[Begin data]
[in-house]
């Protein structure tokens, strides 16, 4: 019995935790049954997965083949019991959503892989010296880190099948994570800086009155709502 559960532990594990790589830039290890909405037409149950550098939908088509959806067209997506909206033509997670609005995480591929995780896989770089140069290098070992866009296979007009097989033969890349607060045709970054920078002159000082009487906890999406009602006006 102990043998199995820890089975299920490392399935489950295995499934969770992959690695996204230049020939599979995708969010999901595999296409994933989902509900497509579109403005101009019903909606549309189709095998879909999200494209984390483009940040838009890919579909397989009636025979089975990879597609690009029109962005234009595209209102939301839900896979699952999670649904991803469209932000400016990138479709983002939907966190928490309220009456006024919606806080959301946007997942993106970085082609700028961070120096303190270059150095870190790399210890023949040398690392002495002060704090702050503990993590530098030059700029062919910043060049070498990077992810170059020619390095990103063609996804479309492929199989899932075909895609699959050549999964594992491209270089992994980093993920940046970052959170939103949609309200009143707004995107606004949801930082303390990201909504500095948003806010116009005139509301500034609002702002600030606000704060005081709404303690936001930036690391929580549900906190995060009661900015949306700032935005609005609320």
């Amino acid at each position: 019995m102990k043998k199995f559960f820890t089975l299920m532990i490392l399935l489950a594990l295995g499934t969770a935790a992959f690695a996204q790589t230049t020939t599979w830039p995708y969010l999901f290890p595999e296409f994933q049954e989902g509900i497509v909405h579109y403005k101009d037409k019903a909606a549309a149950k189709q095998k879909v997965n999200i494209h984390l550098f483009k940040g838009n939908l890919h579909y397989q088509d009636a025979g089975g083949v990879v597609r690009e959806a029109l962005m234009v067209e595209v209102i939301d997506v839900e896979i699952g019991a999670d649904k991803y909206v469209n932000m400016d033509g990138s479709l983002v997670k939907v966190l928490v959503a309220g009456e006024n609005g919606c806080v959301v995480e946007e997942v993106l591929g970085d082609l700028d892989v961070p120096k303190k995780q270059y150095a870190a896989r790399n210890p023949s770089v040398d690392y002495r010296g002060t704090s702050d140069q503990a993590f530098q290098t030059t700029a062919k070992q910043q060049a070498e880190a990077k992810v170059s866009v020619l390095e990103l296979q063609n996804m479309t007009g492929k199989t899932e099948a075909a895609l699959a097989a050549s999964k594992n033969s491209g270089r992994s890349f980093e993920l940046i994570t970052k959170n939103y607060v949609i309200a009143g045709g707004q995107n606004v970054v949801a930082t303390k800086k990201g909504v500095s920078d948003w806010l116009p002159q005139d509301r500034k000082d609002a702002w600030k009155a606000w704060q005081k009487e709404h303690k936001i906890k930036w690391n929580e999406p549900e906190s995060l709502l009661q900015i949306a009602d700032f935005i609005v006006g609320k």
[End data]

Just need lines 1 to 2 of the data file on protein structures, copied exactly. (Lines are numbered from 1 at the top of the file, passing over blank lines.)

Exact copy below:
[in-house]
């Protein structure tokens, strides 16, 4: 019995935790049954997965083949019991959503892989010296880190099948994570800086009155709502 559960532990594990790589830039290890909405037409149950550098939908088509959806067209997506909206033509997670609005995480591929995780896989770089140069290098070992866009296979007009097989033969890349607060045709970054920078002159000082009487906890999406009602006006 102990043998199995820890089975299920490392399935489950295995499934969770992959690695996204230049020939599979995708969010999901595999296409994933989902509900497509579109403005101009019903909606549309189709095998879909999200494209984390483009940040838009890919579909397989009636025979089975990879597609690009029109962005234009595209209102939301839900896979699952999670649904991803469209932000400016990138479709983002939907966190928490309220009456006024919606806080959301946007997942993106970085082609700028961070120096303190270059150095870190790399210890023949040398690392002495002060704090702050503990993590530098030059700029062919910043060049070498990077992810170059020619390095990103063609996804479309492929199989899932075909895609699959050549999964594992491209270089992994980093993920940046970052959170939103949609309200009143707004995107606004949801930082303390990201909504500095948003806010116009005139509301500034609002702002600030606000704060005081709404303690936001930036690391929580549900906190995060009661900015949306700032935005609005609320």